Online Lists

French Voyages

French Voyages

Recent years have seen a renewed interest in the nineteenth-century French expeditions, with a deeper understanding of the real contributions they made to science and hydrography. To illuminate with knowledge was the avowed aim: knowledge in the widest sense, encompassing geographical, scientific, technical, anthropological, zoological, social, historical, philosophical.

The well-fitted vessels of these nineteenth-century French explorers were essentially floating research laboratories, attended by qualified and trained personnel. Advances in astronomy, mathematics and optics made it possible to chart positions with accuracy, whilst in the field of natural history, the latest scientific methods were employed. Skilled artists and draughtsmen accompanied these expeditions, producing some of the most beautiful early views of Australia and the Pacific.

Sir Joseph Banks

Sir Joseph Banks

2020 marks the 150th anniversary of Joseph Banks’s arrival with Cook on the east coast of Australia, as well as the 200th anniversary of his death in 1820. We have assembled a substantial collection of material relating to his life and influence.

Ethnography

Ethnography

The striking figure at left detail from a rare proof engraving "Wayggiou" by Louis de Freycinet for his Atlas Historique, a highlight from this on-line catalogue of ethnograpic interest.

Books with stories

Books with stories

A list of books which each "tell a story" beyond authorship: whether by publisher, owner, association or historical context.

Corsali to Cook

Corsali to Cook

A curated list of voyage books relating to the mapping and exploration of our world from the early period up until the late Enlightenment. A full description of the rare library globes pictured may be found here.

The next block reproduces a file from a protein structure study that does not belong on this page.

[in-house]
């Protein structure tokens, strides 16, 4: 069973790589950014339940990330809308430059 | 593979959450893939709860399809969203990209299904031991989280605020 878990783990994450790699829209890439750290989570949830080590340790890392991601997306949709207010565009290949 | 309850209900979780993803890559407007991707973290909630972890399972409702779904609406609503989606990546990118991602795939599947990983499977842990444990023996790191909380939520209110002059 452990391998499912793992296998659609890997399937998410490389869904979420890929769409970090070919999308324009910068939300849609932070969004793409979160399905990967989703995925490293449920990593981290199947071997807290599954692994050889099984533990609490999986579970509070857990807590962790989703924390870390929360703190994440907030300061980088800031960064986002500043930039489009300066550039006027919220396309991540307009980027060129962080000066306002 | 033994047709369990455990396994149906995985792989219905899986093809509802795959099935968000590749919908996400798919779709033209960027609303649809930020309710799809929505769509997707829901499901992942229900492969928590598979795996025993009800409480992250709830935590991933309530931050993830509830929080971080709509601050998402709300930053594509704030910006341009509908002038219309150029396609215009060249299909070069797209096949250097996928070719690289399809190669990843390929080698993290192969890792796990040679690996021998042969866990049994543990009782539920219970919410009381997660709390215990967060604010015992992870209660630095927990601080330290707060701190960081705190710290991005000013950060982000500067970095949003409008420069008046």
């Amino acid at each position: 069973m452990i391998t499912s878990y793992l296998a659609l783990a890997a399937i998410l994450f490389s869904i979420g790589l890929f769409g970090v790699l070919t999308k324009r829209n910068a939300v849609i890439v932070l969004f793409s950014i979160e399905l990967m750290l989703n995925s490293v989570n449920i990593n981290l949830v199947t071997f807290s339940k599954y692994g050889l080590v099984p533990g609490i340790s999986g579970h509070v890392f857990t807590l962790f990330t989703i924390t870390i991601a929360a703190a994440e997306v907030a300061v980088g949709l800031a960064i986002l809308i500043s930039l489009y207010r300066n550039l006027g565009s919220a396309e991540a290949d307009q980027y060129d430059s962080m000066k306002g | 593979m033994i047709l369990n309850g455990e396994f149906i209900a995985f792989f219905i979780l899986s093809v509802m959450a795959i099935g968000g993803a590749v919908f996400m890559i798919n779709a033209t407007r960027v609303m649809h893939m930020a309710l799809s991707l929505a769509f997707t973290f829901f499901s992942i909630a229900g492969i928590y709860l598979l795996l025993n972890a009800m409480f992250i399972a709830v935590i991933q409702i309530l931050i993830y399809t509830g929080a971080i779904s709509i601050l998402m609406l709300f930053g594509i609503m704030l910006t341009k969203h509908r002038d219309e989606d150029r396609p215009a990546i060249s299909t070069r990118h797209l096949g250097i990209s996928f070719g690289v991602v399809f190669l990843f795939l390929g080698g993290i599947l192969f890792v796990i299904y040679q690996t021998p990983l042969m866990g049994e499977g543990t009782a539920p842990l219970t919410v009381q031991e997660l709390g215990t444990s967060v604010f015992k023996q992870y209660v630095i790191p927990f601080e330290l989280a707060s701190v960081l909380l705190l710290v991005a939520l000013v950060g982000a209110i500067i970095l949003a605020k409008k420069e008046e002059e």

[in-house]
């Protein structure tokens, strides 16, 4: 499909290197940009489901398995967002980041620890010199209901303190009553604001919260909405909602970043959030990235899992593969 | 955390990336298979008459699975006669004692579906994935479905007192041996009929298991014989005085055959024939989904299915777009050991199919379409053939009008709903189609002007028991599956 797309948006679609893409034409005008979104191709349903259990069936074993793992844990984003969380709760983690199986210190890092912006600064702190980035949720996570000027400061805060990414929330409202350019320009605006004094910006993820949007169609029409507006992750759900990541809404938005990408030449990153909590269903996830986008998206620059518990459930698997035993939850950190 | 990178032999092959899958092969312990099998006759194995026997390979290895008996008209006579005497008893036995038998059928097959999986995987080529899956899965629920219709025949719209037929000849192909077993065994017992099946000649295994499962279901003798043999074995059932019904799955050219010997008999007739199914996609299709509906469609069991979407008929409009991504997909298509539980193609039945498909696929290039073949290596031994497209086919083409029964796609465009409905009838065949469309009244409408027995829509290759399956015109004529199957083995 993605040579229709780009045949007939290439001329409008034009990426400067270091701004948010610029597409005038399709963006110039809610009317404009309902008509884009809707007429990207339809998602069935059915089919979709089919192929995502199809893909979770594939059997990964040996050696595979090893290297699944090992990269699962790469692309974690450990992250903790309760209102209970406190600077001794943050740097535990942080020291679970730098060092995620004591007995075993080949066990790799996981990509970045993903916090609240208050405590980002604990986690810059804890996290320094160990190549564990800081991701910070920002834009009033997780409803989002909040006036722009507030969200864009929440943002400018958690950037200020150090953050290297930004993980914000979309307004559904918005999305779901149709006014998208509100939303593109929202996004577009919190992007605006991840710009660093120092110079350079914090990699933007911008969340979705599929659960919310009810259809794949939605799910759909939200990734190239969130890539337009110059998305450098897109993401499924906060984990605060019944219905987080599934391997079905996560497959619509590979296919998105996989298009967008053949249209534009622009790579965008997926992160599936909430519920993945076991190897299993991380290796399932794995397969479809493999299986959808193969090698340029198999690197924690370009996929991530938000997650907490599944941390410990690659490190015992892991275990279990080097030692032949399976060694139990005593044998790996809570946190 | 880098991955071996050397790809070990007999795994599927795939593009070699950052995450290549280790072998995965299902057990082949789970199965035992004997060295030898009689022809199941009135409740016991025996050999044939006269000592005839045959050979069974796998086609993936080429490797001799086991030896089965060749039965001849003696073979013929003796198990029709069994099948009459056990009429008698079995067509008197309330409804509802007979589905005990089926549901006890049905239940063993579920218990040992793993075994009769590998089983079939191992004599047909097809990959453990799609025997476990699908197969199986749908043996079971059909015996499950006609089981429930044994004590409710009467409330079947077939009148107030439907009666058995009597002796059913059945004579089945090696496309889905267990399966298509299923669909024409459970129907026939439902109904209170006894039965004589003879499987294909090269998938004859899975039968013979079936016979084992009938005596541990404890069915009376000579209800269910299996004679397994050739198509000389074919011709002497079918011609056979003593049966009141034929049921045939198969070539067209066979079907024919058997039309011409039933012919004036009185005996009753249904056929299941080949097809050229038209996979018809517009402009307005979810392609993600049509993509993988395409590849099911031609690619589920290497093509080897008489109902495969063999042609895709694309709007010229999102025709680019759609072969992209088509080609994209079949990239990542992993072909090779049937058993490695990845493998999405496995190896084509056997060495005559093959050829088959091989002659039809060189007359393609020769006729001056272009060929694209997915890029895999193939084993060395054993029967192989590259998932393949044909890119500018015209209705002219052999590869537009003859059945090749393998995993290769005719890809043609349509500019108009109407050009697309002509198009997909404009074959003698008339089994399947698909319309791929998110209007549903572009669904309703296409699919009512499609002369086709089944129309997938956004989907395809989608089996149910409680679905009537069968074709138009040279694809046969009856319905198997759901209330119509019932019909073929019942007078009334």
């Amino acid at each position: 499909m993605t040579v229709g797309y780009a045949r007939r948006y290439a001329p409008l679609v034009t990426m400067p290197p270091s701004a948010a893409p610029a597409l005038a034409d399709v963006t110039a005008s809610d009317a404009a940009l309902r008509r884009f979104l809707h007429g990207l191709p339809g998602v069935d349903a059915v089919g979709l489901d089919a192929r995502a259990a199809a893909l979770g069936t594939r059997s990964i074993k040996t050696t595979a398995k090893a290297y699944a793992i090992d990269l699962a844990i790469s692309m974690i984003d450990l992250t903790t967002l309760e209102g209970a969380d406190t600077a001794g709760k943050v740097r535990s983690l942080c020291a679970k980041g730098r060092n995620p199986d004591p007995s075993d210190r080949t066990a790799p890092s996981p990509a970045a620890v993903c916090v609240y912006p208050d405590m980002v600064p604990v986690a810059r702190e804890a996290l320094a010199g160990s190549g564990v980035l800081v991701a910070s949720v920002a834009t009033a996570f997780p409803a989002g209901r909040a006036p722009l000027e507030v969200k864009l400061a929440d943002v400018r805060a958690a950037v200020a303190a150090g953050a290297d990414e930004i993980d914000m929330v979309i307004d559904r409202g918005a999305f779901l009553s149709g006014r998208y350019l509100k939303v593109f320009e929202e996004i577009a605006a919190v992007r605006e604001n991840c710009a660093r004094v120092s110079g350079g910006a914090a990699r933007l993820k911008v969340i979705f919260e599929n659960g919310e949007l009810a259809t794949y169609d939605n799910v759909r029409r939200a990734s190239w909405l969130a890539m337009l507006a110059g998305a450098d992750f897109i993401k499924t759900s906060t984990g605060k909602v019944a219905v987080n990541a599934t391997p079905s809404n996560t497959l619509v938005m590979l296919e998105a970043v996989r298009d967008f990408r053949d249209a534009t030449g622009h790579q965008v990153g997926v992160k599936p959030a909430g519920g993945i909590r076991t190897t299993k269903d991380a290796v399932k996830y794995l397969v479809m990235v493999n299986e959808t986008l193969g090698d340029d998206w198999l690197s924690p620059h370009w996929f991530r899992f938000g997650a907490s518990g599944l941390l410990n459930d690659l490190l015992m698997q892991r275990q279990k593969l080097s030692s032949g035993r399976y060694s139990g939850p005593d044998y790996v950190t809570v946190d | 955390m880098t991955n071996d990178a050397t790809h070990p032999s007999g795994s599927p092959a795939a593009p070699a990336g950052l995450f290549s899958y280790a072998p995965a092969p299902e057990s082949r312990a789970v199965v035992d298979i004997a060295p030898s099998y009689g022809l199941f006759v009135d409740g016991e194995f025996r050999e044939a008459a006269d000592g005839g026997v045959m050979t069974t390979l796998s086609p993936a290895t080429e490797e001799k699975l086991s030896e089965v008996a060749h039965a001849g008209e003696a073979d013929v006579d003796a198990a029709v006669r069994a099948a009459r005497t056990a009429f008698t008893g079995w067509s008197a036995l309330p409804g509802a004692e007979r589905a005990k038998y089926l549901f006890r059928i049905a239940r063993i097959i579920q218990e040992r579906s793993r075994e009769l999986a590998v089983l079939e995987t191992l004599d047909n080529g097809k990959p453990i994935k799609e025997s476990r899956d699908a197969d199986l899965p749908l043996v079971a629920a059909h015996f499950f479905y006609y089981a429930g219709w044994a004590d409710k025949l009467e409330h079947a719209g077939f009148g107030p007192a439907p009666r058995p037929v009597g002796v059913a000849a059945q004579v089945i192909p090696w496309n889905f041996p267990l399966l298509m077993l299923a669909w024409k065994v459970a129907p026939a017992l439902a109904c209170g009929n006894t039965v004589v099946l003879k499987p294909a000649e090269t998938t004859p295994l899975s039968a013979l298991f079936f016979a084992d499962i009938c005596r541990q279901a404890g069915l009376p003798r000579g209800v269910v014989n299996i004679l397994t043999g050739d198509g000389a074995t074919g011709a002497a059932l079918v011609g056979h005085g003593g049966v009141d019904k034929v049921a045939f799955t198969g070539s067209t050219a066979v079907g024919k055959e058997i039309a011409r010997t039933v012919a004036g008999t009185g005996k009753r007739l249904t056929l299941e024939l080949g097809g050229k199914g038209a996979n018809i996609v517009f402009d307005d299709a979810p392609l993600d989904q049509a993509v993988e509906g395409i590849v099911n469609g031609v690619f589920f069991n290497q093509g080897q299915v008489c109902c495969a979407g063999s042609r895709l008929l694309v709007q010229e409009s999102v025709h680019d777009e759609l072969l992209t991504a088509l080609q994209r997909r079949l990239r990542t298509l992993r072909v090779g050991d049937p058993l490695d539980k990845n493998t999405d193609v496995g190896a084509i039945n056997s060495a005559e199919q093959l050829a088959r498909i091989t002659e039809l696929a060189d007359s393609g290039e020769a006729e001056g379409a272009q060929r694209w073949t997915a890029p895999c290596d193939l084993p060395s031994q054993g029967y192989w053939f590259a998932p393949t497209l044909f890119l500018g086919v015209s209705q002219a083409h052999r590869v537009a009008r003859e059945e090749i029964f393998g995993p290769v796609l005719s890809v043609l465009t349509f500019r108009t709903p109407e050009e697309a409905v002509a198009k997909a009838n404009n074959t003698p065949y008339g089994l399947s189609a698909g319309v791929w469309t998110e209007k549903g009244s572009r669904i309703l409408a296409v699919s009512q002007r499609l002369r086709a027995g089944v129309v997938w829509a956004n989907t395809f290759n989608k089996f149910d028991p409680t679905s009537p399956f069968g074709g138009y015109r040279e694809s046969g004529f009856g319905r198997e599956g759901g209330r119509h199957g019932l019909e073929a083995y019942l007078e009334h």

Pirates and privateers

Pirates and privateers

A short list ranging from the classic English voyage account by Sir Richard Hawkins "one of the most civilised and attractive of the Elizabethan privateers", to those of Anson and Dampier, including that of the buccaneering surgeon Lionel Wafer who after being badly burned in Panama lived amongst the Darien Indians, adopting their distinctive dress.

Manuscripts

Manuscripts

A selection of manuscripts chiefly from an important private collection relating to Australia's foundation as an English Colony and its transition from penal colony to emerging nation. Many document the history of transportation and the passage of convicts from prisoners to land holders and  prominent citizens. Several outline the growth of commerce and establishment of a standard currency banking system.  

Ferguson's Australia 1784-1900

Ferguson's Australia 1784-1900

This list is the result of researching material relating to Australia relatively under-represented or not held at all in Australian collections by reference to John Ferguson’s Bibliography of Australia. Ferguson's mammoth work (in the pre-computer age), took him fifty years to complete and is the the standard reference for printed matter relating to Australia published anywhere in the world between 1784 and 1900.

Literature and travel

Literature and travel

A selection of literature and travel together with original works on paper. Notable inclusions are a fine set of Nonesuch Shakespeare, works by Australia's greatest classicist, Gilbert Murray, an original account of Mendaña’s voyage across the Pacific in 1567-8, an appealing set of American scenery, a watercolour of Yantai during the Taiping Rebellion and a charming 19th Century drawing of a "ladie oystering".

18th Century Voyages

18th Century Voyages

From the Age of Discovery to the Enlightenment: this list celebrates the explosion of eighteenth century voyages with many of the key figures represented. The earliest include accounts by Dampier and Torquemada (important in the literature of Pacific exploration because of Torquemada's account of Quiros's voyage of 1605); through to Anson's famous mid-century voyage into the Pacific and the great voyage accounts of Bougainville, Cook and La Pérouse. Early European descriptions of China are represented in Sir George Staunton's Embassy; descriptions seized upon by the thinkers of the Enlightenment for their revelations of distant cultures, evolved without European influence. It is sometimes easy to overlook the scale of these accounts, and to take for granted their achievement in what has been termed the "double deed that consists of sailing round the world then writing an account of it" (Mary Louise Pratt)